There’s a lot of talk these days of how whiskey’s back; back in sales, back in fashion, back in cocktails. It’s great, and it means we can find good whiskey in so many more places, more than just the same five bottles — Jack, Jim, Johnnie, Jameson, and Crown — and almost every town of any size has a specialist bar. Whiskey’s on television, it’s in the movies, it’s all over the gosh-darn Internet.
But there’s one place where it’s not “back” like it was, and that’s a shame: the desk drawer.
The bottle in the desk drawer was a staple of hard-boiled fiction, like this:
He opened his desk drawer and lifted three glasses out of it and a bottle of imported scotch whiskey [sic]. ‘You two care for a spot of nerve medicine?’ he asked as he began to pour himself a shot from the bottle. — The Destitute, by T.R. Hawes
I took the bottle of Dewar’s out of my desk drawer and put it on the desk along with a lowball glass. He took a couple of deep breaths as if to steady himself and carefull poured some.” — Sixkill, by Robert B. Parker
It wasn’t just private eyes, either.
Now I moved to the third drawer, the bottom, where hard-boiled detectives keep pistols and hard-boiled editors keep whiskey bottles and hard-boiled reporters keep novel manuscripts. — Gone Tomorrow, by P.F. Kluge
Why, even my boss back when I was a librarian (it’s true; in a former life I was a librarian) at the Armor School Library at Fort Knox kept a bottle of Maker’s in the bottom right-hand drawer of his government-issue gray steel desk. Friday afternoons when it got toward quitting time after we’d had a long week of eager-beaver lieutenants and budget-cutting majors, Bill would catch my eye and broadly beckon me into the office.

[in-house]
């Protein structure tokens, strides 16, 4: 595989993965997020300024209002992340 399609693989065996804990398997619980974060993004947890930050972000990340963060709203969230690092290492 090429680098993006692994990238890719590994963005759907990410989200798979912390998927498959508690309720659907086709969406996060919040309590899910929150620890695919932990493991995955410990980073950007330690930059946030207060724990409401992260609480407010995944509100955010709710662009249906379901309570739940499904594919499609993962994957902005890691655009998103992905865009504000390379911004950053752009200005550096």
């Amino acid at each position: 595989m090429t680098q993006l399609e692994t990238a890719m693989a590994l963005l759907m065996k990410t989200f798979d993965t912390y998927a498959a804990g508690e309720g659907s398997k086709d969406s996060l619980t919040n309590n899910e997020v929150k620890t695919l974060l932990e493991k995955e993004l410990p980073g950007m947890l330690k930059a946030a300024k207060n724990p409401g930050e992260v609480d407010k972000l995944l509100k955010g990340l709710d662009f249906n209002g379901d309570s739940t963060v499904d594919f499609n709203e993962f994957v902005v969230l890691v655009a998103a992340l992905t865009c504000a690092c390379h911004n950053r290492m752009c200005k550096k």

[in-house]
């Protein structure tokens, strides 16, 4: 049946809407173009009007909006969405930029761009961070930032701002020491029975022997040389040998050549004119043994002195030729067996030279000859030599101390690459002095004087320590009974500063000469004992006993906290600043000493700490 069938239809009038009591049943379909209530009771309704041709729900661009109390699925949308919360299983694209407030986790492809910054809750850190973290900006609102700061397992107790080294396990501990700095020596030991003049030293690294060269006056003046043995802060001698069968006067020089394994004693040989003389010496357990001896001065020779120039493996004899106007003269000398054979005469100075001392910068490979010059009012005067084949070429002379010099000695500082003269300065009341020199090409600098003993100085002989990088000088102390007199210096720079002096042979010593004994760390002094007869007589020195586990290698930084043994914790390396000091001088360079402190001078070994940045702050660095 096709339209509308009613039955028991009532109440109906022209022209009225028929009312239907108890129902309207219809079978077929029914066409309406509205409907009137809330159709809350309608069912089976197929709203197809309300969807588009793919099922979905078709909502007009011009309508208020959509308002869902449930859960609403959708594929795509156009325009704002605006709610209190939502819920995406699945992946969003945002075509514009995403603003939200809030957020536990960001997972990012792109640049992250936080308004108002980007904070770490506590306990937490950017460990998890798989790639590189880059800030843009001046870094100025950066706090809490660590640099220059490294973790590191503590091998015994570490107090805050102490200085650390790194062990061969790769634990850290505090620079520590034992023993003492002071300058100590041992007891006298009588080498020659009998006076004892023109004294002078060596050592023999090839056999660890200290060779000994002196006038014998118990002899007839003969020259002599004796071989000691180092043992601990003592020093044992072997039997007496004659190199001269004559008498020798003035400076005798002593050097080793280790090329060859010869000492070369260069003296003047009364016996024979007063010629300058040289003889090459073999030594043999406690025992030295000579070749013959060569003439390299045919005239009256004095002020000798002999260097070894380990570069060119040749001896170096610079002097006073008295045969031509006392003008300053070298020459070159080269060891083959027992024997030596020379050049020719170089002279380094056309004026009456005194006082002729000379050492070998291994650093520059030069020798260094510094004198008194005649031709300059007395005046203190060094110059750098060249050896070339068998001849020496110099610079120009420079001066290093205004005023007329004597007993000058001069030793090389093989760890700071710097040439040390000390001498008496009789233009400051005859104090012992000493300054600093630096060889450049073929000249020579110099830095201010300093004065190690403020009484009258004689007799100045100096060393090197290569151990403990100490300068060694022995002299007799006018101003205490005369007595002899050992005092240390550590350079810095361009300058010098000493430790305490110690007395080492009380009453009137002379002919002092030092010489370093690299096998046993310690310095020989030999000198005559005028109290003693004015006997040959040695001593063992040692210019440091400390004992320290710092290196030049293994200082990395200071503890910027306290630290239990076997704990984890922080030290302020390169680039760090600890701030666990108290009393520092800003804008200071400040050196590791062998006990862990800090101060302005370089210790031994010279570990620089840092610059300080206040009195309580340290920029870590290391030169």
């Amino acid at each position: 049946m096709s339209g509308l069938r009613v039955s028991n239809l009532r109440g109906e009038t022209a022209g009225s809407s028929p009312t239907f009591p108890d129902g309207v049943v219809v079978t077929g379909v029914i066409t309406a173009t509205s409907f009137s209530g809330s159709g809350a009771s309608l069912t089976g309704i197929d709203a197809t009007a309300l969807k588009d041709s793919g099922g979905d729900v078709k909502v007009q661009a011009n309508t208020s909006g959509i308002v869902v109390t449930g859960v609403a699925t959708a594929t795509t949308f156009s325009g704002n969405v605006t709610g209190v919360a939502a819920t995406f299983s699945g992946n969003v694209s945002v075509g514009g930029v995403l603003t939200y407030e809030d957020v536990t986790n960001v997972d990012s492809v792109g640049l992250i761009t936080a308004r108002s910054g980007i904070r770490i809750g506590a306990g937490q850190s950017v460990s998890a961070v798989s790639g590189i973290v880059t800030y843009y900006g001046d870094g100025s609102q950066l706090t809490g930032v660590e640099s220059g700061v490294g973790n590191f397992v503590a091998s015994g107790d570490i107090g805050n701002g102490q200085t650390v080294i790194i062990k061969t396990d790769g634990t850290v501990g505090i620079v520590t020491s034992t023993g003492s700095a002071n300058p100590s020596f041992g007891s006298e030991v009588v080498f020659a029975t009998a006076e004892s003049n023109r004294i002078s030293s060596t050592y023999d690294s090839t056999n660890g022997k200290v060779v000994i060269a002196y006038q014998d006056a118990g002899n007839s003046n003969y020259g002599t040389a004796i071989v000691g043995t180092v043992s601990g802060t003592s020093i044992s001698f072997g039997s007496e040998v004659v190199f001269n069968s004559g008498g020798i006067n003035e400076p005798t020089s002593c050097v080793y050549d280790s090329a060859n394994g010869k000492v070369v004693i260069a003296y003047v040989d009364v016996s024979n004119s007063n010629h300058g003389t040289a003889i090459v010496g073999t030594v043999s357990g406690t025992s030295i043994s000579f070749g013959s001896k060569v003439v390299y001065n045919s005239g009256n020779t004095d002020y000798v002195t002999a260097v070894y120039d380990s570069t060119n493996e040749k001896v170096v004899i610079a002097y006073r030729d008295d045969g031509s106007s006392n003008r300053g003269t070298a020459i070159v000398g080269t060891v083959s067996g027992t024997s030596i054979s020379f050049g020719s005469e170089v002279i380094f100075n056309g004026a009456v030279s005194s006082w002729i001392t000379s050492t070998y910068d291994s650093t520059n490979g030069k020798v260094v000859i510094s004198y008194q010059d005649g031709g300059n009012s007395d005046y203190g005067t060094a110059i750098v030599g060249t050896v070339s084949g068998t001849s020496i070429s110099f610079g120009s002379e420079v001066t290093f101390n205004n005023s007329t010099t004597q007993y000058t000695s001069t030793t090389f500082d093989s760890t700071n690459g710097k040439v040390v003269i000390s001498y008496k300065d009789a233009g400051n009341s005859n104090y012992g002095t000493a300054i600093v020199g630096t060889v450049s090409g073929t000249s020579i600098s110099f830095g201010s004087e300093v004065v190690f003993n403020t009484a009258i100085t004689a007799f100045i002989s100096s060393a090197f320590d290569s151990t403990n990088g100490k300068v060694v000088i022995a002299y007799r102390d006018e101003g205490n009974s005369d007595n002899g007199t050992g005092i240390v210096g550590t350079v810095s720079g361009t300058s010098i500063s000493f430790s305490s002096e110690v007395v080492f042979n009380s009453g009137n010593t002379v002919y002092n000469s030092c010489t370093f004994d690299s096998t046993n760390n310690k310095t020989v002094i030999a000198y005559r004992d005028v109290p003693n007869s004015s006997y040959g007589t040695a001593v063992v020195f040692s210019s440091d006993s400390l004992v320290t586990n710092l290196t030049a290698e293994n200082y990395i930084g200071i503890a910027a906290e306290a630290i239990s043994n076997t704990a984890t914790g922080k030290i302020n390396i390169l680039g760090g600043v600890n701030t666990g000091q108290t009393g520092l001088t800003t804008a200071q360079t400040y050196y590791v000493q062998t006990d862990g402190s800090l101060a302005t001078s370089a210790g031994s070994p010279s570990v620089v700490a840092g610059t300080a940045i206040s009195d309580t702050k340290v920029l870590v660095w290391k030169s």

He’d pull open the drawer, all the way, and reach in behind the hanging files of staff evaluations and loony letters (every library has them), and pull out the bottle and two glasses. “Pull up a chair,” he’d always say, and pour two glasses; no water, no ice, just two stiff pours of Loretto’s finest. We’d discuss the week, or the lieutenants and the majors, or the weather, and relax. We never had more than one, and we didn’t do it every week, and once or twice we did it during the week when things were particularly stressful or rewarding. But the bottle was there.
I don’t believe many people have a desk bottle anymore. Because as much as whiskey is back, it’s still not okay to drink it.
I remember telling people I loved landing at the airport in Louisville because folks there didn’t giggle when I said “bourbon.” That’s not such a problem anymore (some people react with a reflexive “Pappy!”, but I can get past that), but I’ll tell you, if you suggest having one drink at lunch…people look at you like you’re crazy, and they do giggle.
One drink? Open up the drawer, pull out the bottle — it doesn’t have to be anything amazing, because it’s going to sit in there, and you don’t know who might be in the office — grab two glasses and wipe them out with paper towels, and there you have an oasis in your day. One drink of whiskey.
What happens? You’ve brought a person into your confidence, you’ve strengthened a bond with them. There’s no harm done, and if the company policy is ironclad on no drinking; well, maybe you’re working for the wrong company. You’ve got a bottle in your desk, you’ve got something there to steady the brain and nerve the arm. Adults do this, and I believe that if we don’t giggle about it, we’re less likely to be silly about it.
…think of Ed Asner, as news director Lou Grant, occasionally pulling a bottle out of the drawer on the Mary Tyler Moore Show in the 1970s. It didn’t seem irresponsible at all, did it? It was the way it was in newsrooms. — March 1939: Before the Madness, by Terry Frei
I am not saying you should start to drink on the job. But there are rituals to work, and there are rituals to whiskey. So I got Mr. Venn to draw you a diagram.